5. If contacts refuse quarantine or monitoring, the supervisor/authorities should be notified.
6. At every opportunity effort should be made to identify any additional contacts that may have been missed previously. The added contacts will be updated in the master data base.
Algorithm for Contact Tracing: (Courtesy NCDC)
Important considerations for Contact tracing
The decision to test some of the contacts and to quarantine others is based on risk assessment process considering factors like proximity, duration, nature of exposure as well as other factors, the NCDC says.
• A contact is a person who is likely to acquire infection from a positive case through any of the known modes of transmission.
• Anyone exposed to a symptomatic COVID-19 case, from 2 days before to 14 days after the onset of symptoms, if not isolated earlier.
• For asymptomatic or pre-symptomatic cases, the period for contact tracing is taken as 2 days before to 14 days after the date sample collection if not isolated earlier.
• The duration (more than 15 minutes), the proximity (more than one meter) and the nature (use of appropriate PPE), etc. of exposure are important considerations in contact tracing.
Who Can be Possible Contacts?
According to the NCDC, anyone from a person’s household to their workplace can be a possible contact of the infected patient. Milk vendors, chemists and fellow travellers can also be exposed to the virus. People in mass gatherings can also be contacts of a patient.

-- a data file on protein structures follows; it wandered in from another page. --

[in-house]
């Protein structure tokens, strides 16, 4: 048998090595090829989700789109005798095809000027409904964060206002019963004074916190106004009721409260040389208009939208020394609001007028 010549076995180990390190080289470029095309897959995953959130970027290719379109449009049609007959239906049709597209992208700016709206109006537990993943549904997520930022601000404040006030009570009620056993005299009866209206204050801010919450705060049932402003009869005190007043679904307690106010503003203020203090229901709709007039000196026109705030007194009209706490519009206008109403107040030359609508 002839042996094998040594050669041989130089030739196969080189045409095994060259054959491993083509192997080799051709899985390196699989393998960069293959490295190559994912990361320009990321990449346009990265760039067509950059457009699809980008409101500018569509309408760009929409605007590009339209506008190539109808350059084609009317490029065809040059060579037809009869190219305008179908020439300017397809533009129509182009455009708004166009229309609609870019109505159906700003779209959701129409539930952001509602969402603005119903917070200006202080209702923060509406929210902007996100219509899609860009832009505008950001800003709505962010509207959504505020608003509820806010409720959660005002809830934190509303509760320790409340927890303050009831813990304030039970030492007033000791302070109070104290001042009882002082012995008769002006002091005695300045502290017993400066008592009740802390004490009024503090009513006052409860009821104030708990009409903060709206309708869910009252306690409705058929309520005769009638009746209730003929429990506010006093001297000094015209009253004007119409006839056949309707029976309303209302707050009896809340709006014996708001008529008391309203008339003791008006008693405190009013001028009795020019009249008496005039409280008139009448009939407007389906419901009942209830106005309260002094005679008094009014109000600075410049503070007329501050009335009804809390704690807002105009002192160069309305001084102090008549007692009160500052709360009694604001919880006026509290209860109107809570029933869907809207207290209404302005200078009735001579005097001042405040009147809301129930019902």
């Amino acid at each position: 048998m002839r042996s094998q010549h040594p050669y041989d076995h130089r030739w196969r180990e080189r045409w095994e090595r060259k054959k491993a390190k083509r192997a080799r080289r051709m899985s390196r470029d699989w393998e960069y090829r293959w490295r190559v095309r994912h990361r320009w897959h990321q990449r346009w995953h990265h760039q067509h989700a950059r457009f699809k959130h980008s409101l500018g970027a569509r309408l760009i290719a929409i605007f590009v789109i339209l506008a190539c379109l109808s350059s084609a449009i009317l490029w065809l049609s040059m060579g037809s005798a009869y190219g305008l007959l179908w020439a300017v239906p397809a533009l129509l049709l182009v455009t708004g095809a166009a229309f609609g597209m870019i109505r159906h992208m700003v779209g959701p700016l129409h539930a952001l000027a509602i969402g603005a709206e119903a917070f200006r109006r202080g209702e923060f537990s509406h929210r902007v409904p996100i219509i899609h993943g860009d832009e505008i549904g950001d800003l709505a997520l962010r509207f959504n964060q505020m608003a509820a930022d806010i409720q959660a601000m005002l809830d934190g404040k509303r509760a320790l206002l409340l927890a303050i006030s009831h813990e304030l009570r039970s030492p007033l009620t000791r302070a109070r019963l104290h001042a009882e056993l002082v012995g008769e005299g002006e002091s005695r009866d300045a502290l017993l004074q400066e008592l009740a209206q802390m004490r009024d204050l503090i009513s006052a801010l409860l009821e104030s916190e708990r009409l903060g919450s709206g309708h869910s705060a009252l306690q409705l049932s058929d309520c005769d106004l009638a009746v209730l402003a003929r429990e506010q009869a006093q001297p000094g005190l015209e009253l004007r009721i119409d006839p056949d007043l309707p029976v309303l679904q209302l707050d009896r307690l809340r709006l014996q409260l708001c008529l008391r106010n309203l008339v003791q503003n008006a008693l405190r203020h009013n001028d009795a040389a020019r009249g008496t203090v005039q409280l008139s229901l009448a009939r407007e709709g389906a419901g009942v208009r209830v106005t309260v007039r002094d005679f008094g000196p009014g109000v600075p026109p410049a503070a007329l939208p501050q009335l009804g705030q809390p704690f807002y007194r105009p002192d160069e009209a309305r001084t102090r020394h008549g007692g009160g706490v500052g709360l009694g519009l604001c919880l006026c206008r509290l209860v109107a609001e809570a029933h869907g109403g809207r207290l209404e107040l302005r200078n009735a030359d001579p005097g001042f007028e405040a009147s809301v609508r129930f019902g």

In Karnataka, authorities carried out tests of a 100 people who were part of a medical conference that the doctor who tested positive for Omicron had also attended. The patient had no travel history and authorities are using contact tracing also to determine where the patient could have possibly received the infection from.
High-risk Contacts and Low-risk Contacts
According to the guidelines of the body, there are two types of contacts: high-risk and low risk. These are determined on various factors; the contact’s continued proximity to the patient, wearing of masks or PPE or direct physical touch. The body also warns that low risk contacts do not mean ‘NO RISK’ contact; equal emphasis in
tracing must be given for low risk contacts as they may be potential sources for transmitting the infection.
1. High-risk contact:
• Lives in the same household as the case
• Anyone in close proximity (within 1 meter) of the confirmed case without precautions
• Touched or cleaned the linens, clothes, or dishes of the patient.
• Had direct physical contact with the body of the patient including physical examination without PPE.
• Passenger in close proximity (within 1 meter) of a conveyance with a symptomatic person who later tested positive for COVID-19.
• Touched body fluids of the case without appropriate PPE(respiratory tract secretions, blood, vomit, saliva, urine, feces)
2. Low-risk contact:
• Any contact not fitting into the above high risk contact description
Plan of Action for Contact Person:
High risk contact:
1. Quarantine at home or designated facility for 14 days from the date of last exposure.
i. If the contact is/becomes symptomatic during the observation period, immediately isolate and test.
ii. Asymptomatic contacts of a confirmed case should be tested once between day 5 and day 10 of coming in contact
b. While quarantined, active monitoring for 14 days after the last exposure.
c. Contact should be advised to immediately call State help-line number if develops any symptoms.
2. Remain reachable for active monitoring.
B. Low risk contact:
1. Should be advised for self monitoring for 14 days after date of last exposure.
2. They should be advised to use mask during the 14 day observation period and avoid crowded settings.
3. They should be advised to practice physical distancing, cough etiquettes and hand hygiene
4. Contact should be advised to immediately call State help-line number if develops any symptoms
5. They should be remain reachable during monitoring period.